Sunnyvale Golf Course transitions from gas to electric golf cars
Transition results in economic and environmental benefits
Gary K. Carls, CGCS
Sunnyvale Golf Course, Sunnyvale, Calif.
Publication date: June 2006
Sunnyvale Golf Course opened in 1968. Since the beginning, golf car rentals has always been an important service. For more than 30 years, outside vendors owned and operated our fleet of golf cars on a contract basis. These gasoline-powered golf cars were housed in an outside storage area near the 14th tee. Vendors never provided a structure to house our golf cars. In the spring of 1999, the city took over the operation of golf services. The city council approved a lease agreement for 50 gas-powered golf cars. These cars were delivered in January 2000. While it was nice to have new golf carts, there was an important issue on the horizon that needed to be dealt with.
Focusing on the environment
The Clean Air Act of 1990 brought forth new legislation aimed at improving the environment. The legislation stated that as of June 2000, gasoline-powered golf cars would no longer be available for purchase or lease within specific areas in California. This included the San Francisco Bay region where Sunnyvale Golf Course is located. Specific regulations related to golf cars were covered under Title 13, Chapter 9, Article 3 of the State Clean Air Act. To meet this legislation’s requirements, our next fleet of cars would have to be electric. In addition to transitioning from gas to electric cars, we also needed a building to store and charge cars. It would take approximately three or four years to replace our current fleet of cars.
The Capital Project
In December 2000, I began working on a plan to construct a golf car storage facility. If a building was determined to be necessary, a lead time of 18-24 months would be needed to design and construct the building. The first step in this process was to prepare a preliminary report. After the report was reviewed, the project was then submitted to the Capital Project for review the following spring. During the review process, staff proposed the construction of a golf car storage building to house a fleet of 60 electric golf cars for fiscal year 2001-2002. The citywide Project Review Committee recommended that $10,000 be used in fiscal year 2001-2002 to complete a feasibility study. This study determined whether an electric golf car storage building was actually needed.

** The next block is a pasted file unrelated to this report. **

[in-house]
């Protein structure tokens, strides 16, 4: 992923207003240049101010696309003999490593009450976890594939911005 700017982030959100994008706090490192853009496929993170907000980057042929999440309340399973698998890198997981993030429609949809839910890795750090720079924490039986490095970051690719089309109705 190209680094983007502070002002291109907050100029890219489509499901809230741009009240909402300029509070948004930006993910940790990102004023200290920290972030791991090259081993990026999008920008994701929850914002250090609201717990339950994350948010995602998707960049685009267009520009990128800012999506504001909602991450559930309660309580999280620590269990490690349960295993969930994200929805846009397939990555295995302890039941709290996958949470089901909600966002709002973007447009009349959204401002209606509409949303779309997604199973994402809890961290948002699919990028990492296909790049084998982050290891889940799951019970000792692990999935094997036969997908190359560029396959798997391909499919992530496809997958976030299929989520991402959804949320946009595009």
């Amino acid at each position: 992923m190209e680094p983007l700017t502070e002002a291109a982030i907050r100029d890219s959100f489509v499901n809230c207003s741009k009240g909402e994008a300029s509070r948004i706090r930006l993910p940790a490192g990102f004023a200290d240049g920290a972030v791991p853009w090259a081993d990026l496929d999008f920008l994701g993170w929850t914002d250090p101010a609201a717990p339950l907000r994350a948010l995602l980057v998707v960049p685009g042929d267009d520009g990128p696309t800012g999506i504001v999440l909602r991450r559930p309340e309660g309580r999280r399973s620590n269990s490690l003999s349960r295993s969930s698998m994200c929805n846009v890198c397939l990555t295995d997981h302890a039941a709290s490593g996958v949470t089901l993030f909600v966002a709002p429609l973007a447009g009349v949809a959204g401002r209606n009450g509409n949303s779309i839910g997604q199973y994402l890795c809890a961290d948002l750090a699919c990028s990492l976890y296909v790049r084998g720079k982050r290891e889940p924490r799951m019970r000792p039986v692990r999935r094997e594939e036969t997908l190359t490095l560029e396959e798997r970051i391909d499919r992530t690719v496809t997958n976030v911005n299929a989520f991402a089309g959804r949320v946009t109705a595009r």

Many committee members deemed a new building as unnecessary, since the city already had several electric vehicles that were safely charged outside. The fleet division and parks division joined together in an effort to quickly gather information for the project review committee. This information helped the committee determine the best course of action. Rather than employ an outside consultant, we worked with our fleet services manager to complete a feasibility study. The new study provided additional information on topics already featured in both the preliminary and capital project report. Additional information was gathered from golf car manufacturers and several local and regional golf facilities. The two largest car manufacturers recommended that a golf car recharging facility be protected from the weather.
At the time, Sunnyvale did not have a storage or recharged facility for its electric golf cars. Indoor storage facilities provide a safe environment for the staff. Such a building would allow the city to maintain both electric cars and charging systems, in addition to enabling staff to safely and properly maintain its fleet. An indoor golf facility would also improve the fleet’s overall appearance and functionality.
Getting charged up
The fleet manager also checked into the possibility of using outdoor rated chargers. Rated chargers are used to recharge golf cars. With the appropriate connectors and cables, this type of charger could be suitable for use in wet conditions and outdoor locations. Some chargers are not suited for use with golf cars due to differences in battery types and capacities. Many systems are not compatible. Car manufacturers do not provide, nor are they aware of, outdoor-rated golf car chargers.